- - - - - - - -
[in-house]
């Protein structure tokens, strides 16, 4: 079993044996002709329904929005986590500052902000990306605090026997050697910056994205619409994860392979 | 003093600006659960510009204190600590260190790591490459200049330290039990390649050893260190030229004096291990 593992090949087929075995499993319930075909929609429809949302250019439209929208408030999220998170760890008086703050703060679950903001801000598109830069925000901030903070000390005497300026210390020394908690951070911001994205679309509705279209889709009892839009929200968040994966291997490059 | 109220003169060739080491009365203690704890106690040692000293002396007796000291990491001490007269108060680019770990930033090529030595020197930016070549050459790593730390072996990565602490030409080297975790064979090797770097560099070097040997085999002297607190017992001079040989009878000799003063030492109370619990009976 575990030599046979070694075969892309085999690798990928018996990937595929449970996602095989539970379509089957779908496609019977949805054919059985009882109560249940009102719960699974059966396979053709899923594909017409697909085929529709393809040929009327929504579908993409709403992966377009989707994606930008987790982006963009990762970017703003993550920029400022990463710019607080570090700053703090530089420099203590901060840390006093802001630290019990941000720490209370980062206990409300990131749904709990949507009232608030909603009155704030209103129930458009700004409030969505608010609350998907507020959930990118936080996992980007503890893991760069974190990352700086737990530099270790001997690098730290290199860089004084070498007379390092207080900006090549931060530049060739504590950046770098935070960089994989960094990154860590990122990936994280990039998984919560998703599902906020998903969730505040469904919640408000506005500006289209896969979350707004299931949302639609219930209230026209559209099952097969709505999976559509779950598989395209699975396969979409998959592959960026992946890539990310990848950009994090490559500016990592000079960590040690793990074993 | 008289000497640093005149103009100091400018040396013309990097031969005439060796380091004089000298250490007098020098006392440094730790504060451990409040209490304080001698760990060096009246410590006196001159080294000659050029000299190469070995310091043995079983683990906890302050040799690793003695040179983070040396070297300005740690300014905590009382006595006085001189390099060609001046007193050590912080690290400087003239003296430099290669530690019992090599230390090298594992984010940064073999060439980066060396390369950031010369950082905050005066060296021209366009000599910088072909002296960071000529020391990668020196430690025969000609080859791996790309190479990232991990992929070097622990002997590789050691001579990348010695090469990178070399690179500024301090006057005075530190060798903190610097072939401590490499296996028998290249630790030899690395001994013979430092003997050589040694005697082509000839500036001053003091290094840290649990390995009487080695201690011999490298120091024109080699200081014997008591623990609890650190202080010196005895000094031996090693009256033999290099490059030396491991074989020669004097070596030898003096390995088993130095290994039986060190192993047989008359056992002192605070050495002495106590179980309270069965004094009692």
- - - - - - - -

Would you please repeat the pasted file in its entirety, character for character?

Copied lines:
[in-house]
């Protein structure tokens, strides 16, 4: 079993044996002709329904929005986590500052902000990306605090026997050697910056994205619409994860392979 | 003093600006659960510009204190600590260190790591490459200049330290039990390649050893260190030229004096291990 593992090949087929075995499993319930075909929609429809949302250019439209929208408030999220998170760890008086703050703060679950903001801000598109830069925000901030903070000390005497300026210390020394908690951070911001994205679309509705279209889709009892839009929200968040994966291997490059 | 109220003169060739080491009365203690704890106690040692000293002396007796000291990491001490007269108060680019770990930033090529030595020197930016070549050459790593730390072996990565602490030409080297975790064979090797770097560099070097040997085999002297607190017992001079040989009878000799003063030492109370619990009976 575990030599046979070694075969892309085999690798990928018996990937595929449970996602095989539970379509089957779908496609019977949805054919059985009882109560249940009102719960699974059966396979053709899923594909017409697909085929529709393809040929009327929504579908993409709403992966377009989707994606930008987790982006963009990762970017703003993550920029400022990463710019607080570090700053703090530089420099203590901060840390006093802001630290019990941000720490209370980062206990409300990131749904709990949507009232608030909603009155704030209103129930458009700004409030969505608010609350998907507020959930990118936080996992980007503890893991760069974190990352700086737990530099270790001997690098730290290199860089004084070498007379390092207080900006090549931060530049060739504590950046770098935070960089994989960094990154860590990122990936994280990039998984919560998703599902906020998903969730505040469904919640408000506005500006289209896969979350707004299931949302639609219930209230026209559209099952097969709505999976559509779950598989395209699975396969979409998959592959960026992946890539990310990848950009994090490559500016990592000079960590040690793990074993 | 008289000497640093005149103009100091400018040396013309990097031969005439060796380091004089000298250490007098020098006392440094730790504060451990409040209490304080001698760990060096009246410590006196001159080294000659050029000299190469070995310091043995079983683990906890302050040799690793003695040179983070040396070297300005740690300014905590009382006595006085001189390099060609001046007193050590912080690290400087003239003296430099290669530690019992090599230390090298594992984010940064073999060439980066060396390369950031010369950082905050005066060296021209366009000599910088072909002296960071000529020391990668020196430690025969000609080859791996790309190479990232991990992929070097622990002997590789050691001579990348010695090469990178070399690179500024301090006057005075530190060798903190610097072939401590490499296996028998290249630790030899690395001994013979430092003997050589040694005697082509000839500036001053003091290094840290649990390995009487080695201690011999490298120091024109080699200081014997008591623990609890650190202080010196005895000094031996090693009256033999290099490059030396491991074989020669004097070596030898003096390995088993130095290994039986060190192993047989008359056992002192605070050495002495106590179980309270069965004094009692």